Such a movement cannot be evicted. Some politicians may physically remove us from public spaces – our spaces – and, physically, they may succeed. But we are engaged in a battle over ideas. Our idea is that our political structures should serve us, the people – all of us, not just those who have amassed great wealth and power. We believe this idea resonates with so many of us because Congress, beholden to Wall Street, has ignored the powerful stories pouring out from the homes and hearts of our neighbors, stories of unrelenting economic suffering. Our dream for a democracy in which we matter is why so many people have come to identify with Occupy Wall Street and the 99% movement.
That morning, Will and I were the last to leave the press room, and some of the last people in the office. We swept bits of paper off the table into the trash, collected a dozen mugs and took them to the sink. I stood a moment at the faucet letting the warm water run over my palms, and closed my eyes. Snippets of articles edited through the night ran through the bloodrush of my buzzing eyelids: Clare Bayard's words, writing about the tear gas canister that knocked out her friend Scott Olsen, a Wisconsinite returned from war only to get wounded on home soil; David Graeber's reflection that until September 17th, the only side of the spectrum willing to propose radical solutions of any sort was “the right”; Manissa McCleave Maharawal's description of how painful it is to stand in front of a white man, explain privilege to him, and maybe get a little somewhere; And Meg Wade's observation that the conversations that began at Liberty Square are moving forward and taking on a life of their own, far beyond the space of the park itself.....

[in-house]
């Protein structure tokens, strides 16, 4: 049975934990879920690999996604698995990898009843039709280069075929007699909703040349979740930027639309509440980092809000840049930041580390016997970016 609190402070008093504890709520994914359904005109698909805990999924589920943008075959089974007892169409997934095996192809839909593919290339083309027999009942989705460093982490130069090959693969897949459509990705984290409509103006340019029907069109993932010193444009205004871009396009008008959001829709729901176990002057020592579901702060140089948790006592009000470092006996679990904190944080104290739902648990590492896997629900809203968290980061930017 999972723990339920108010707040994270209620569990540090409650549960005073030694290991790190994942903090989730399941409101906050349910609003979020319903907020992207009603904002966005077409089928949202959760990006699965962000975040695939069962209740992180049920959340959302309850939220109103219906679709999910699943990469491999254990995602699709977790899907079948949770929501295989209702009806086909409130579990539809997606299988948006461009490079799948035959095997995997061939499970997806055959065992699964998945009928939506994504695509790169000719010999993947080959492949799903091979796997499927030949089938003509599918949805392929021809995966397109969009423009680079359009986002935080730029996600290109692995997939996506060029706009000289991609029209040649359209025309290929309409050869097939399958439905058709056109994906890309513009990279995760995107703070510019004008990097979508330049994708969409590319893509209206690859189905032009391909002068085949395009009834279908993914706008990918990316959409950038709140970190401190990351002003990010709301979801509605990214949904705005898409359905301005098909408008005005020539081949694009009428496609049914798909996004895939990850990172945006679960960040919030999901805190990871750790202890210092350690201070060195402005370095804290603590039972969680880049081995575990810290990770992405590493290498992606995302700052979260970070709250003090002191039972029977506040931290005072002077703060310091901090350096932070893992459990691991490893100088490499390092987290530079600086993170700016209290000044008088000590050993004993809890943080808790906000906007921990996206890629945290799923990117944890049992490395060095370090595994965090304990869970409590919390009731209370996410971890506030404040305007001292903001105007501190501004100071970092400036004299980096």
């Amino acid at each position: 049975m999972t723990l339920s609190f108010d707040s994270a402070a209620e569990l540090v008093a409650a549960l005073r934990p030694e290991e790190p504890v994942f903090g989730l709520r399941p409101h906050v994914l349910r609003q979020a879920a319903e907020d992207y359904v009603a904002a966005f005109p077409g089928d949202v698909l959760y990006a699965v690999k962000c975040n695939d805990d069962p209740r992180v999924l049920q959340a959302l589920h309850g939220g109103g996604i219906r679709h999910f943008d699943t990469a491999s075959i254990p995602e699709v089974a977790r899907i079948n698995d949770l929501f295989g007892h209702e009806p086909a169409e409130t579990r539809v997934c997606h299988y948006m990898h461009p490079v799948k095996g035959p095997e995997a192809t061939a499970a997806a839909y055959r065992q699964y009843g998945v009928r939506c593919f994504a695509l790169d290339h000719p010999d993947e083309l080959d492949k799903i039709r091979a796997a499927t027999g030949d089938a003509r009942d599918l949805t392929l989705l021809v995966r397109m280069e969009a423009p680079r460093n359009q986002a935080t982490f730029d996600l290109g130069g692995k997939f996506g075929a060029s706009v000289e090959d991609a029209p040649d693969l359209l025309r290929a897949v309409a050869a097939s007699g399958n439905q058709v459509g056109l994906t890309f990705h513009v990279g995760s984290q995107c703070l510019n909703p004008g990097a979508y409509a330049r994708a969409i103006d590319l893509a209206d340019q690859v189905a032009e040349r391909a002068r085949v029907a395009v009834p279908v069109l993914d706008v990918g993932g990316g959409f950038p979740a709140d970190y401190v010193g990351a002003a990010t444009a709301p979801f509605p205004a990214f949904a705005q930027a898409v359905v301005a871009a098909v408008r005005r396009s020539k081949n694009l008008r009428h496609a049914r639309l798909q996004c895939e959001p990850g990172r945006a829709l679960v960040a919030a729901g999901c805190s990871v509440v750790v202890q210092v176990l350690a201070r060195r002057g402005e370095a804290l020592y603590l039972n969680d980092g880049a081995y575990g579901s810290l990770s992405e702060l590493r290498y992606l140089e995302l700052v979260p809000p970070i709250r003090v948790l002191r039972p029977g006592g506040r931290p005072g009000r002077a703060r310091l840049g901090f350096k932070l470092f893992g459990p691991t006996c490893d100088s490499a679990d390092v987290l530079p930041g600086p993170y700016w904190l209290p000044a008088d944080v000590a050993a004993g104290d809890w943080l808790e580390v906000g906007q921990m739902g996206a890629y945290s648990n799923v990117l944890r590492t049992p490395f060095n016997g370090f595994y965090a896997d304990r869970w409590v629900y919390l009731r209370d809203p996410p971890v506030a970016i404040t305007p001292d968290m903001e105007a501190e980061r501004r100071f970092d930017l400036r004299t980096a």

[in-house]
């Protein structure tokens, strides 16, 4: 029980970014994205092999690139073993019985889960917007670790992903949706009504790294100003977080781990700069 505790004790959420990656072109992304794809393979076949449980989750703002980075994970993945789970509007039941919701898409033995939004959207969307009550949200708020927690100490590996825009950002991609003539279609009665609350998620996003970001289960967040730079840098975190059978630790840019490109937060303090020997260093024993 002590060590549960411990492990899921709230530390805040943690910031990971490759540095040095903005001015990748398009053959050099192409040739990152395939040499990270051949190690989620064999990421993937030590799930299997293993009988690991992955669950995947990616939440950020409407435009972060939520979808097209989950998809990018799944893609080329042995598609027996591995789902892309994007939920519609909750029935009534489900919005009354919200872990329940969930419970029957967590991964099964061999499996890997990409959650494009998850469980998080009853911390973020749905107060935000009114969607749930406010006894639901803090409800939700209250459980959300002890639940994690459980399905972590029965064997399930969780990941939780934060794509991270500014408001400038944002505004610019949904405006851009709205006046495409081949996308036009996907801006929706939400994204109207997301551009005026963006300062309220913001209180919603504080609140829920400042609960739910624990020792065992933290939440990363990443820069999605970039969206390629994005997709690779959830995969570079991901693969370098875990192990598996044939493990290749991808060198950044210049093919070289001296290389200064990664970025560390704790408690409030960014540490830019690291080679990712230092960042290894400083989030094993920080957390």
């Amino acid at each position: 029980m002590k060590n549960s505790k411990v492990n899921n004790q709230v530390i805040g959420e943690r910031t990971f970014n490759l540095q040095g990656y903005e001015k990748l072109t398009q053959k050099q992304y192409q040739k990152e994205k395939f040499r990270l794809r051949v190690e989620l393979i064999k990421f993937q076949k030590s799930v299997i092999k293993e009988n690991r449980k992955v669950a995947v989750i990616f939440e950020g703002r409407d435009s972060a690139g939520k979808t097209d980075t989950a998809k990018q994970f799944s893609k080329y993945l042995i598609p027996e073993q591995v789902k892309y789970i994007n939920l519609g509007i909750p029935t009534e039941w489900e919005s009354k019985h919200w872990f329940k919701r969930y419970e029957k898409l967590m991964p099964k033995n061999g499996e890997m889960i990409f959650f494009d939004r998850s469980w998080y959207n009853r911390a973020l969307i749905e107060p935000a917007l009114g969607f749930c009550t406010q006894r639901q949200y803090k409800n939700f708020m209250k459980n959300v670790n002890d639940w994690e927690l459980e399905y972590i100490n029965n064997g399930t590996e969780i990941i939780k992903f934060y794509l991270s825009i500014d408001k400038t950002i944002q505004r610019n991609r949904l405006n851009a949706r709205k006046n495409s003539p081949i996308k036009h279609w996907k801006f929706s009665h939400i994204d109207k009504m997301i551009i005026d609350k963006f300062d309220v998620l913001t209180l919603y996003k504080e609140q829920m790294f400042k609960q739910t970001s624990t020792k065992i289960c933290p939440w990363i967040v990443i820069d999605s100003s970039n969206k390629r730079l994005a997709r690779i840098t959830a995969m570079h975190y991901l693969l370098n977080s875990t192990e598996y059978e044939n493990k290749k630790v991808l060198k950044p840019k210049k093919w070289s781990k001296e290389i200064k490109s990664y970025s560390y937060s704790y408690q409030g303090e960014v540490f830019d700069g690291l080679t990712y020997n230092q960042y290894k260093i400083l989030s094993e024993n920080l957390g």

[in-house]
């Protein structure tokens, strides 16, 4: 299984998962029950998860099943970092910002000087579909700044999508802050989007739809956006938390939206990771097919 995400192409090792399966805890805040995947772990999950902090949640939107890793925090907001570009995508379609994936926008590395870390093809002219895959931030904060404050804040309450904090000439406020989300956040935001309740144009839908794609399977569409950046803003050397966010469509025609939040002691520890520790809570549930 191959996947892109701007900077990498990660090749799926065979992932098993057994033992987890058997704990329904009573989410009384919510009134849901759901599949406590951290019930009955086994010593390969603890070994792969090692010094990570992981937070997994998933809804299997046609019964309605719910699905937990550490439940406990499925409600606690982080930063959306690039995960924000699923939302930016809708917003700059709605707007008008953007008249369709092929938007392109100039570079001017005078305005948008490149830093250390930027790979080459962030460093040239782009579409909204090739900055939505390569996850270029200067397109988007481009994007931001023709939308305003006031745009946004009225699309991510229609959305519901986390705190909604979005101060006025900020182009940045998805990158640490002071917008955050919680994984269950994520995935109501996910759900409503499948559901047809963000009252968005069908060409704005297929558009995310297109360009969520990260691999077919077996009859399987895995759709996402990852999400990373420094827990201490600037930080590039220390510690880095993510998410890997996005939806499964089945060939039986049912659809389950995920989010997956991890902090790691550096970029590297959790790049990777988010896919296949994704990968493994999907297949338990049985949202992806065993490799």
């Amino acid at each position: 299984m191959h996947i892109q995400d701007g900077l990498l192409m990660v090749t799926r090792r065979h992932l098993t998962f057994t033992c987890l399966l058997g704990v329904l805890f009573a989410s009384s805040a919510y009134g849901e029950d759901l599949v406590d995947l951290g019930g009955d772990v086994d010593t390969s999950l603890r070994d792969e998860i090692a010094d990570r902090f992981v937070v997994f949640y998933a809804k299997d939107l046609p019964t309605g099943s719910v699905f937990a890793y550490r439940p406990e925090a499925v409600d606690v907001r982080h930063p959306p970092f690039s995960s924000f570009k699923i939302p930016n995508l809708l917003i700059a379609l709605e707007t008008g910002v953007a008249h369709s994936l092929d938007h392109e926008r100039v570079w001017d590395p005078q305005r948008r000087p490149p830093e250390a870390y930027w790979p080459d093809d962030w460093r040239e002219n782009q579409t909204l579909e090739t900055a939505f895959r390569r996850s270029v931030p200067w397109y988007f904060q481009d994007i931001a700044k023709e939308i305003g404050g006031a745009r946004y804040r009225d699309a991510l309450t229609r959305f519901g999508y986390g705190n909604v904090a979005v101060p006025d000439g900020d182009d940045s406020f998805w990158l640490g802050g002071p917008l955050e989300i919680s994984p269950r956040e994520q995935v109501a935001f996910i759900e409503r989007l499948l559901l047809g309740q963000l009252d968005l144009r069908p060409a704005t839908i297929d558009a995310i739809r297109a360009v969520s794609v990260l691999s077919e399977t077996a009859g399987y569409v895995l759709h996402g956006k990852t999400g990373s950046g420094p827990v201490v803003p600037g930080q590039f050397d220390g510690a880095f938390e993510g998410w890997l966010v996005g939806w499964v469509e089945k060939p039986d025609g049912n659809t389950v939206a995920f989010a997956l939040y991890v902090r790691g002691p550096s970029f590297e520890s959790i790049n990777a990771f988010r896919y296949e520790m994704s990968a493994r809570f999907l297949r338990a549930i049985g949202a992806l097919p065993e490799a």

Will tapped me on the shoulder, I shook myself out of this daze. We kind of tumbled through the hall and down the elevator, floating out the door to bright Broadway. Streams of suits were rising from underground, the Wall Street 4,5 stop. From among the suits, there emerged a familiar face I hadn't seen in many months, a lobbyist for an environmental organization. He wore a full suit and gleaming briefcase, ready for a trip to Albany. Like many natural allies, he had hung back from Occupy Wall Street; I had never seen him at Liberty Square.